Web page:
After seamstress from Bangladesh accused manager, retailers including Macy's stop placing orders with company that is Jordan's largest garment exporter to US, threatening trade worth $125m.
Rape claim by Jordan garment factory worker sees US stores axe orders
IRBID, Jordan // When a factory worker told Jordanian police she had been raped three times by her boss, the case escalated into an international campaign that threatens to close down the country's largest garment exporter to the US.
It could also force government and business to do more to improve conditions in an industry that has been crucial to this kingdom's economy - and to its relations with the US.
The 27-year-old Bangladeshi seamstress took her allegations to police in June. She had worked at the Classic Fashion plant for four months.
The Sri Lankan manager she accused has been charged with rape by Jordanian prosecutors and faces up to 15 years in prison. The manager, who is 46, denies the allegations.
Classic, with annual exports of US$125 million (Dh458.8m), is Jordan's largest garment exporter to the US, producing a Hanes line sold at Target and other clothing for giant retailers including Wal-Mart, Macy's, Kohl's and Land's End.
Jordan's trade ministry figures show that Classic's exports accounted for nearly 13 per cent of Jordan's $1 billion garment exports to the US last year.
Overall, garment exports make up roughly a fifth of the country's gross domestic product. The Institute for Global Labour and Human Rights, a US watchdog that helped the woman report the alleged rape, says abuses are rampant at the factory, which employees about 4,900 workers, most of them women from South Asia.
Victims are usually too afraid to report incidents, the institute said.
Workers at the Classic factory, outside the city of Irbid near the Syrian border, appeared fearful during a recent visit.
Managers lined up six roommates of the woman who reported the rape for interviews in a small cubicle.
Two factory inspectors kept peeking through the cubicle's windows, and the women constantly looked over their shoulders at them.
Only two were willing to answer questions, and they trembled as they spoke.
Mosamoth Sheifali, 20, a Bangladeshi who shared a dormitory room with the woman who reported the rape, said: "She was a good woman, whose family was poor and in need of money. I never mingled with her because she kept to herself."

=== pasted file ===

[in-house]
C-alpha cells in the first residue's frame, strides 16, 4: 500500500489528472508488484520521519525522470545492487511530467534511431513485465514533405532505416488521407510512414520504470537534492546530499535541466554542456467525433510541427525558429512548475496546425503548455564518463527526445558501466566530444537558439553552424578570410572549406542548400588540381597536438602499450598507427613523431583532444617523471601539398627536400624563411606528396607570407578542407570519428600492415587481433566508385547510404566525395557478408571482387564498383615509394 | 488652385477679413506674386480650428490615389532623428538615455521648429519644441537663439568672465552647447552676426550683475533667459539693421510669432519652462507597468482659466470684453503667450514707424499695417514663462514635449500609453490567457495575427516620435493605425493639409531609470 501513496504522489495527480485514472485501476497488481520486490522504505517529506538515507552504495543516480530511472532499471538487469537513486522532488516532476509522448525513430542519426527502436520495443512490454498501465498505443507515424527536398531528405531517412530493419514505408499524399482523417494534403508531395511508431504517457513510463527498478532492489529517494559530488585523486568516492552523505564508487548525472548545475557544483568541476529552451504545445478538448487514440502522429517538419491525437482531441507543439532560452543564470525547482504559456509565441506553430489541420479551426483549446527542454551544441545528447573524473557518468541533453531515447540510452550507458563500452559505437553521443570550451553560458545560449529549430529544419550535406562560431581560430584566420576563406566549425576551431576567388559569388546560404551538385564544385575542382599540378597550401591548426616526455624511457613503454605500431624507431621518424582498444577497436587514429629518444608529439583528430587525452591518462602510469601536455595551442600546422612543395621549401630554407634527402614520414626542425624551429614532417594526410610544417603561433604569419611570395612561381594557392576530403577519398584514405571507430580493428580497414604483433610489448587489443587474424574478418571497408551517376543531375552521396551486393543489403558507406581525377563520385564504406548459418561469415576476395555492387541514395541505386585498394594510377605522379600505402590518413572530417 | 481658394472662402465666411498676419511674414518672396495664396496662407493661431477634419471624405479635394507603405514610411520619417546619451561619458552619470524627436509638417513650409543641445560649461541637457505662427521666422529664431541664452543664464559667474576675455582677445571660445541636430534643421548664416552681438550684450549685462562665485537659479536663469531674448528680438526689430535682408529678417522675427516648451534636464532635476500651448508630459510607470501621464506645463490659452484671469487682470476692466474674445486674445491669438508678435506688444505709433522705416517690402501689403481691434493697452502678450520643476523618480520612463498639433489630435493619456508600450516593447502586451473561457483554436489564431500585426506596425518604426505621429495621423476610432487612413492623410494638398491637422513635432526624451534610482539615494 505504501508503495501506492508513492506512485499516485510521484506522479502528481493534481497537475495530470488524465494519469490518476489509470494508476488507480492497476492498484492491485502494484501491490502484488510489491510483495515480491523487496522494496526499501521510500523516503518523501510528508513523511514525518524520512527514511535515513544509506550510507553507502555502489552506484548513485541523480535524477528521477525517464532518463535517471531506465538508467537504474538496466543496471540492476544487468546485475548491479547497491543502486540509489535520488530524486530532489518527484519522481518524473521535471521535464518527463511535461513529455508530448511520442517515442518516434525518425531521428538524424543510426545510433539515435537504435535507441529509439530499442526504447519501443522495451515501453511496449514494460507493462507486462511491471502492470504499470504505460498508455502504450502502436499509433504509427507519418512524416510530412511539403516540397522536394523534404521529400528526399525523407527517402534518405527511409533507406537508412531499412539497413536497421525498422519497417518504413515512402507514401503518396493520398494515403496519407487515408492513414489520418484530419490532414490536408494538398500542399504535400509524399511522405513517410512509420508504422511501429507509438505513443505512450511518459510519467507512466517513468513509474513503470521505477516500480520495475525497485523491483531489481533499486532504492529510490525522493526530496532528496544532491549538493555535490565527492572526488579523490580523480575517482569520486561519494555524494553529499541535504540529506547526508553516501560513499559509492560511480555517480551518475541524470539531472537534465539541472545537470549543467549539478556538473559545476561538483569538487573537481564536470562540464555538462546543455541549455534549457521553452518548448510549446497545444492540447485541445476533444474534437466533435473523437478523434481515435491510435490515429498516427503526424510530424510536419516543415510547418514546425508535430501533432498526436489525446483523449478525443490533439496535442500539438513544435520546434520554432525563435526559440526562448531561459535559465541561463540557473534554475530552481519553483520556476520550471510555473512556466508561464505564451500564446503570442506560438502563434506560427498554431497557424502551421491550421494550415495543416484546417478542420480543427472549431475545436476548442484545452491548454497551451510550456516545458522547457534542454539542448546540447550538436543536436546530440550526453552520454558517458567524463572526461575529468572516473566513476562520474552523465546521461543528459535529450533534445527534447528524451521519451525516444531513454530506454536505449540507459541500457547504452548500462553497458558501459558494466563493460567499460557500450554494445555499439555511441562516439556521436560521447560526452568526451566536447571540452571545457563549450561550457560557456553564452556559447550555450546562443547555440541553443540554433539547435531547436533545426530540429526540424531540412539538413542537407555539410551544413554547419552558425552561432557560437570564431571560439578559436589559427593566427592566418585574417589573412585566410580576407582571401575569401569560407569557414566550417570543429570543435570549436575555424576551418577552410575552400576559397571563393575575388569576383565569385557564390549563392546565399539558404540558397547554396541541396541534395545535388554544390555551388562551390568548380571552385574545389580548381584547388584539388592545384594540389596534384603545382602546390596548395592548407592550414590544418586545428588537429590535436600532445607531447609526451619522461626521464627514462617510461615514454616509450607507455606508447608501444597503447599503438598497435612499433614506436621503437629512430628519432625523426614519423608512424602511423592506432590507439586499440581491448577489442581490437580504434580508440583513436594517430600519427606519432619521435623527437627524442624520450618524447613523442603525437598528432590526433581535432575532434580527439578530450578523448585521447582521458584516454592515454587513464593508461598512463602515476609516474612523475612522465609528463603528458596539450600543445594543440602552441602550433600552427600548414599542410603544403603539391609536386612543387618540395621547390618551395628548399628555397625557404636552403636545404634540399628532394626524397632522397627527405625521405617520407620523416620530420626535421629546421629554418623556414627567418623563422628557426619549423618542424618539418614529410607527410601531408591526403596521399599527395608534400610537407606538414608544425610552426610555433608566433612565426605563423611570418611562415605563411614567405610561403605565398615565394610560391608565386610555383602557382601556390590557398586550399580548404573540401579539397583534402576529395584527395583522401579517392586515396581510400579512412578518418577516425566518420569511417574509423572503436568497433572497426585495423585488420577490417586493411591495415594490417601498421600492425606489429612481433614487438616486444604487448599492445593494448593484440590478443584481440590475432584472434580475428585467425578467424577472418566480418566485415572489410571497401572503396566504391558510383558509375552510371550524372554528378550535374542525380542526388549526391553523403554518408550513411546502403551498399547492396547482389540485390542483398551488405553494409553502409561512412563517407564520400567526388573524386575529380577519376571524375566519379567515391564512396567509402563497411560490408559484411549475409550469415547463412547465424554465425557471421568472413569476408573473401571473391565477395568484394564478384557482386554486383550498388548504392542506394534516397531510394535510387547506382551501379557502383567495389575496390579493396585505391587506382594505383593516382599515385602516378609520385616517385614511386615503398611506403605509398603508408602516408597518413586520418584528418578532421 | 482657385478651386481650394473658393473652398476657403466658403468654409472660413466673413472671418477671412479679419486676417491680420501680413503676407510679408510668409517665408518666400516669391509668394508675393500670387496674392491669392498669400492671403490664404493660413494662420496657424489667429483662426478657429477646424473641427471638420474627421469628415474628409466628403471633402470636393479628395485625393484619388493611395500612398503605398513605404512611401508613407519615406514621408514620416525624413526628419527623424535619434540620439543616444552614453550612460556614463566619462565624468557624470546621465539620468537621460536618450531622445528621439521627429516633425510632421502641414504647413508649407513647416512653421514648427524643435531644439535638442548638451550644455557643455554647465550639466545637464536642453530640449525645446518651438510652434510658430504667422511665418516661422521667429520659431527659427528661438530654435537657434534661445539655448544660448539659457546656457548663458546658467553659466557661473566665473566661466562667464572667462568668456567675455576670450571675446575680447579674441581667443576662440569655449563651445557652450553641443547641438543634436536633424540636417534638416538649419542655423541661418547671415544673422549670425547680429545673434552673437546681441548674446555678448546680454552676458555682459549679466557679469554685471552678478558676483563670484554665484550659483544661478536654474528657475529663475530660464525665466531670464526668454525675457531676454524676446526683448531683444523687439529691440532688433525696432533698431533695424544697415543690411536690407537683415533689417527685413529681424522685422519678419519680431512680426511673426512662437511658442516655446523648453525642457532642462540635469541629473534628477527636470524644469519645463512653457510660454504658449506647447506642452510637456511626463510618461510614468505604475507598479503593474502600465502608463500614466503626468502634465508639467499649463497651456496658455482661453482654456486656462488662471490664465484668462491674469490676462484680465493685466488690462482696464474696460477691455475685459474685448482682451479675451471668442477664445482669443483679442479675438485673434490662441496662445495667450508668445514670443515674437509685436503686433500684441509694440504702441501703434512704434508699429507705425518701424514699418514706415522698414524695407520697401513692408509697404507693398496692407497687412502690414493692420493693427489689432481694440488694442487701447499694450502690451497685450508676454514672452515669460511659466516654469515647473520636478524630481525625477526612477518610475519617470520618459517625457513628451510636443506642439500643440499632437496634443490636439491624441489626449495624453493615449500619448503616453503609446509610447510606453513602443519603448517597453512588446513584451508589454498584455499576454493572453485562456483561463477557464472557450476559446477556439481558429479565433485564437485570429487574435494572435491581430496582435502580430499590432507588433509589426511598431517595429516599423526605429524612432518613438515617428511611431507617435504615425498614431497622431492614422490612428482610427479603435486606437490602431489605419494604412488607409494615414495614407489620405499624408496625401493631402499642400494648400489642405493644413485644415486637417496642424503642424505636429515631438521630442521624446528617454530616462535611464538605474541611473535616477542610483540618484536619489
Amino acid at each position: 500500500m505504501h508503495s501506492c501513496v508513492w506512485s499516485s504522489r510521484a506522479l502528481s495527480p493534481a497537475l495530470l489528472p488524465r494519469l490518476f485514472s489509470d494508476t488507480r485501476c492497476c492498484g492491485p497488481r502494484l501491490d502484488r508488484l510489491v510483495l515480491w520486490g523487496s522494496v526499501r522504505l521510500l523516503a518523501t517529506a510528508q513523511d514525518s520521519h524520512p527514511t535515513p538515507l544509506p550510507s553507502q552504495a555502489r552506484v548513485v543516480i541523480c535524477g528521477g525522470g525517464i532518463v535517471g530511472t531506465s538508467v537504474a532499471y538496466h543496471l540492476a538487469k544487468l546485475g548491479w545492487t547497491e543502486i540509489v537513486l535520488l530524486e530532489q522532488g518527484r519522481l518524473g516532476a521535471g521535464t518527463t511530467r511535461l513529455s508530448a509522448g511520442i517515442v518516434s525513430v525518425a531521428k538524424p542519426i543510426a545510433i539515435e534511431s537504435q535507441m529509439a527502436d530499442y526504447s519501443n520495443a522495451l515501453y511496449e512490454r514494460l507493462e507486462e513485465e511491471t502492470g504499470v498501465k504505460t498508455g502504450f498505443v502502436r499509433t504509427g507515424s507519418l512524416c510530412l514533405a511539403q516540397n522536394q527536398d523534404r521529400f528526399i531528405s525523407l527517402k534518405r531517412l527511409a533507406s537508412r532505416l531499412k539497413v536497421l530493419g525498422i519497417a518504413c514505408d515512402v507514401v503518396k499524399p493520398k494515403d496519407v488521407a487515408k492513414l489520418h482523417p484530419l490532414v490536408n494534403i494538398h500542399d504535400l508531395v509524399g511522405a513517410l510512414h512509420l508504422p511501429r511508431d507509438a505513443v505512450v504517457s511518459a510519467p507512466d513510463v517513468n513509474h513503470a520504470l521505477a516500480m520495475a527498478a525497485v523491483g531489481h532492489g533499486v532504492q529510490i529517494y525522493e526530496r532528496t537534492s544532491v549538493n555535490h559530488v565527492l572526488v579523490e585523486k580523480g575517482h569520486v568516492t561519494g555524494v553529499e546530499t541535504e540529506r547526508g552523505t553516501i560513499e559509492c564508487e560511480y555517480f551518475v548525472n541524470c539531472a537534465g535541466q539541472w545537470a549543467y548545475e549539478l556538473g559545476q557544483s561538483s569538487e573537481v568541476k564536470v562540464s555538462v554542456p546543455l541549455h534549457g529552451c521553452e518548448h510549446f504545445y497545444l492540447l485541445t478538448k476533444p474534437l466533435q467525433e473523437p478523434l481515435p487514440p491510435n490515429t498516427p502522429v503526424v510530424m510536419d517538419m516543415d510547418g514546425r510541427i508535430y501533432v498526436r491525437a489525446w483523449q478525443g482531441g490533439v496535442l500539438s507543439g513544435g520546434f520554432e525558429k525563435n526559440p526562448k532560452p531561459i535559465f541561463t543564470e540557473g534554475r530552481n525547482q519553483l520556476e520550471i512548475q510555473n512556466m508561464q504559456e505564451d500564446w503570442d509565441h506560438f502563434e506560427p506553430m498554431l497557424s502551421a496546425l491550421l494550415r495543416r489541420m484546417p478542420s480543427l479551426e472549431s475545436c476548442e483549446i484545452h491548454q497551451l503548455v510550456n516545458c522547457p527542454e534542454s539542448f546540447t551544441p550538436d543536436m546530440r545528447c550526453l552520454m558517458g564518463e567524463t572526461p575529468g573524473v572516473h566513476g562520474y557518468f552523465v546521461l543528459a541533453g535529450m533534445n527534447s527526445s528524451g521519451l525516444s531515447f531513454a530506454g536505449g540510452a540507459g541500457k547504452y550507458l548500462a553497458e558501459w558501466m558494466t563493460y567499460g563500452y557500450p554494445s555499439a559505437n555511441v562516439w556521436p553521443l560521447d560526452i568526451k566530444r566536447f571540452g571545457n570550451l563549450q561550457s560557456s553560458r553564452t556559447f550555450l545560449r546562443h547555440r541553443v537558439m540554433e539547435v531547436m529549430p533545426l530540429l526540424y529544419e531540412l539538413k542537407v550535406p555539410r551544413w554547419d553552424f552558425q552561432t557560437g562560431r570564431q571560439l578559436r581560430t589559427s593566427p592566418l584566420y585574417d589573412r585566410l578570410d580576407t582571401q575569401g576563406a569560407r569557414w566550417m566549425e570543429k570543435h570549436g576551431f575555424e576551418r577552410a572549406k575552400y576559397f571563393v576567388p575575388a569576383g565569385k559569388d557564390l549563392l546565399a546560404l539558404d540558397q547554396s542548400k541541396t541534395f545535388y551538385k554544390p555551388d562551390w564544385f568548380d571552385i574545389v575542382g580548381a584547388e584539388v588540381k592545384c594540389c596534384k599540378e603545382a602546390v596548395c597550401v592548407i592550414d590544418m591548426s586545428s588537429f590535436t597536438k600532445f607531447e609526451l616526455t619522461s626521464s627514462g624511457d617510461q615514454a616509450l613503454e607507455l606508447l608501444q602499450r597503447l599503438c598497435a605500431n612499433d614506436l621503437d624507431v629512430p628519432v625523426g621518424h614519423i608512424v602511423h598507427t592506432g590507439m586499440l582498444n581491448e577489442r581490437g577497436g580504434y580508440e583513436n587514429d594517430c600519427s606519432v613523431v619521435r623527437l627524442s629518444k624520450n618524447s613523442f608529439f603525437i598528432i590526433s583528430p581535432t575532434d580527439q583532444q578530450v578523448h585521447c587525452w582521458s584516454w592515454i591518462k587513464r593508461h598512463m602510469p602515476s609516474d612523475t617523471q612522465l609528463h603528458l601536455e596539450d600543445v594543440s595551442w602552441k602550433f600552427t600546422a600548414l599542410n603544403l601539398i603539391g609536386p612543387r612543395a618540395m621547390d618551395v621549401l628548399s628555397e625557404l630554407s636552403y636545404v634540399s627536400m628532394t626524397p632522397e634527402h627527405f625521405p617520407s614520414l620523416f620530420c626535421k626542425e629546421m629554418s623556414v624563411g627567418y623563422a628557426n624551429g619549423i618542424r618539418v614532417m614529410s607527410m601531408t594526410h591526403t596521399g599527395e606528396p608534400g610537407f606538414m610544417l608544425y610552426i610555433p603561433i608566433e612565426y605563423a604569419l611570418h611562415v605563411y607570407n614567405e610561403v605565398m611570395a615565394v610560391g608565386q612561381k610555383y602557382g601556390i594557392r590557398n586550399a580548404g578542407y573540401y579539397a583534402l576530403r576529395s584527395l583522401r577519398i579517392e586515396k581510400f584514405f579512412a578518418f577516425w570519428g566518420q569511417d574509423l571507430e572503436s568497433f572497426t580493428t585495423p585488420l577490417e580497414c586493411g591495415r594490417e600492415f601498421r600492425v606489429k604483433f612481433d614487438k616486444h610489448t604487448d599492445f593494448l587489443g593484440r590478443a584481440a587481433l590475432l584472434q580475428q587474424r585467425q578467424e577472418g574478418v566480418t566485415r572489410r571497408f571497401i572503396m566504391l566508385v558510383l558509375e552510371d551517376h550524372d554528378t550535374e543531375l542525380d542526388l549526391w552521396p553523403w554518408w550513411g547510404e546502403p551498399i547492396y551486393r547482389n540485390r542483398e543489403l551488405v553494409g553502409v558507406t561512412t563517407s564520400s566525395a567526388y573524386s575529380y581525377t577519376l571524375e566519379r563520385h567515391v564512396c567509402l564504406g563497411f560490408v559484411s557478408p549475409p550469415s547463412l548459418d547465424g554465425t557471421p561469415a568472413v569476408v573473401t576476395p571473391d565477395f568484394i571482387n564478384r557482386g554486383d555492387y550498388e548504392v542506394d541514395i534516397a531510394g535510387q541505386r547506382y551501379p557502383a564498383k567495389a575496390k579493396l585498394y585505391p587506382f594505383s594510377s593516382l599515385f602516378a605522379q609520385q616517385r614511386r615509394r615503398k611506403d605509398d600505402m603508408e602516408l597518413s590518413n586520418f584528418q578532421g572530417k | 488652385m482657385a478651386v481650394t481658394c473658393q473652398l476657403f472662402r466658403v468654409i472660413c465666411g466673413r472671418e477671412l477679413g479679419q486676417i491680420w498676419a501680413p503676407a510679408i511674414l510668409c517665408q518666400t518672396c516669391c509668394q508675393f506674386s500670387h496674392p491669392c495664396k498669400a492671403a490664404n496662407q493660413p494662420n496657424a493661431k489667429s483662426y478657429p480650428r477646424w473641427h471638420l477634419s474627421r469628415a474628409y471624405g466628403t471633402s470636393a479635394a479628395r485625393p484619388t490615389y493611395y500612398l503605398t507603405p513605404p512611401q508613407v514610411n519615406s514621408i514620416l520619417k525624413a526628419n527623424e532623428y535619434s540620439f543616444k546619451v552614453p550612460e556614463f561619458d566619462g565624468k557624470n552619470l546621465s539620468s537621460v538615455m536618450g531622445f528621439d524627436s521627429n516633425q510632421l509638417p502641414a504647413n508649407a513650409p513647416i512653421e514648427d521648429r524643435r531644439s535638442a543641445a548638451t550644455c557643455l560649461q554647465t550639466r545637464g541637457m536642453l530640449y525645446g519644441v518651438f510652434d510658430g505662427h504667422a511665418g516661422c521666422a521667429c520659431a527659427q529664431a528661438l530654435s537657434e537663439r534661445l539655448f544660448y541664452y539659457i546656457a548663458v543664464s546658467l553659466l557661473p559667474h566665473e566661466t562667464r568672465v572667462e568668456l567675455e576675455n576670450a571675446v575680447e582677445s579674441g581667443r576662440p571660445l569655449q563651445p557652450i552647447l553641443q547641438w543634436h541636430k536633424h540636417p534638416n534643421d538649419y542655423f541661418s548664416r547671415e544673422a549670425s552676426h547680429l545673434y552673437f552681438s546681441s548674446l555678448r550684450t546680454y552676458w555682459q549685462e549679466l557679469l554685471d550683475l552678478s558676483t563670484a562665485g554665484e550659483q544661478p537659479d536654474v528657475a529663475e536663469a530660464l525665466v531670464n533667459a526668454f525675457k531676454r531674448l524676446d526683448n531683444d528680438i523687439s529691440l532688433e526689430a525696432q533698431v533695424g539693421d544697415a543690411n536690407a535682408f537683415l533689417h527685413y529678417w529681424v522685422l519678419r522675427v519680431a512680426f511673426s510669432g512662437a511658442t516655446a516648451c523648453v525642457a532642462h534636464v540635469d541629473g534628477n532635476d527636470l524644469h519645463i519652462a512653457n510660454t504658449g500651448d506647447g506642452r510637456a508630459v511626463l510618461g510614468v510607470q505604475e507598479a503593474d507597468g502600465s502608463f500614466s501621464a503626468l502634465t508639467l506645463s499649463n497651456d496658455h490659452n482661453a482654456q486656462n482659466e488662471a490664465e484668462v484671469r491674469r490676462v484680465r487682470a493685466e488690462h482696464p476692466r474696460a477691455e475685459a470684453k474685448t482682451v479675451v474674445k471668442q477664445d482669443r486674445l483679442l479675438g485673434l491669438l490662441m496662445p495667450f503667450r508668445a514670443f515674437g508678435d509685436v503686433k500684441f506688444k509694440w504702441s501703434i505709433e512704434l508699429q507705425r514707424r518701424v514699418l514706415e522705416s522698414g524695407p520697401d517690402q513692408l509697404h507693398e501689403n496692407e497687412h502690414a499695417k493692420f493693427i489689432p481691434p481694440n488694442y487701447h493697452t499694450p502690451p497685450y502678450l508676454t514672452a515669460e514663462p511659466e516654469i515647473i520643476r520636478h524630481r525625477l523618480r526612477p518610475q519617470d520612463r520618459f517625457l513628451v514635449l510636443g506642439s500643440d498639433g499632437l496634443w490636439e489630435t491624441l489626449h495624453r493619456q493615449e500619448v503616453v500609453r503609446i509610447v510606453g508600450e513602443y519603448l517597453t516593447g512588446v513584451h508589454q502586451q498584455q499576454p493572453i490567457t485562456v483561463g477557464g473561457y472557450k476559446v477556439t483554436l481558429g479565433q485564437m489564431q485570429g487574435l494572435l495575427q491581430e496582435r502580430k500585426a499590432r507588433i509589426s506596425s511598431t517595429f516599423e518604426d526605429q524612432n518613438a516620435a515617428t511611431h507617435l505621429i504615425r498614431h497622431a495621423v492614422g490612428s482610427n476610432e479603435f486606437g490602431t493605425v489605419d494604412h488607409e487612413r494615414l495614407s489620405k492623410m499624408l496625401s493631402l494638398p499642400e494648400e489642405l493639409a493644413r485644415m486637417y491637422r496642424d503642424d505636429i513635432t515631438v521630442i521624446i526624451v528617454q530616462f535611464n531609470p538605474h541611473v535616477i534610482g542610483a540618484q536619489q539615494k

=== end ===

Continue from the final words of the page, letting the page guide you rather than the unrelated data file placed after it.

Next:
Another Bangladeshi roommate, Cumilla, 28, who would only give her first name, said: "I don't know why she said bad things about [the accused]. He is a good man."
The accused, a medium-built, soft-spoken father of two, also spoke. "I'm innocent and I've never seen this girl until the day she complained to police," he said, pointing his finger in anger, his voice cracking.
The Institute for Global Labour and Human Rights said the manager's accuser will not give interviews.
The labour rights watchdog claims at least 300 young workers have been raped by Classic managers since 2007.
It also accuses managers of beating workers, forcing them to work long shifts with few breaks, refusing to pay their salaries and intimidating the women into silence by threatening to have them deported.
Sanal Kumar, Classic's managing director, denied the charges and accused US labour unions of being behind them.
"They want to see all those plants abroad move to the US to provide jobs to the Americans," he said.
He also blamed Israel, saying its supporters had influenced the Institute for Global Labour and Human Rights.
Companies like Classic have their roots in a project launched in the 1990s to boost peace with Israel. It allowed duty-free exports to the US to factories in Jordan that used a certain proportion of Israeli inputs. Mr Kumar said Israel is angry that many factories largely abandoned the connection with the country after duty-free eligibility was broadened in Jordan.
The labour rights institute damned Mr Kumar's accusations as "nonsense".
Days after news of the rape allegations emerged, the US retailers Kohl's, Macy's and Land's End stopped placing orders with Classic, Mr Kumar said.
Within four weeks, Classic's losses had reached $10 million (Dh37m) eight per cent of its annual exports, he said.
The labour ministry undersecretary, Khleif Khawaldeh, said there may have been "some deficiencies in our labour regulations and practices but we're continuously seeking to improve them".
Jordanians fear the Classic case will encourage American businesses to shun output from Jordan.
Samir Maqdah, a union leader assisting the factories, said: "Why should the Jordanian industry bear the brunt of such actions by a foreign factory manager?" He said if the manager is guilty, the manager should be punished.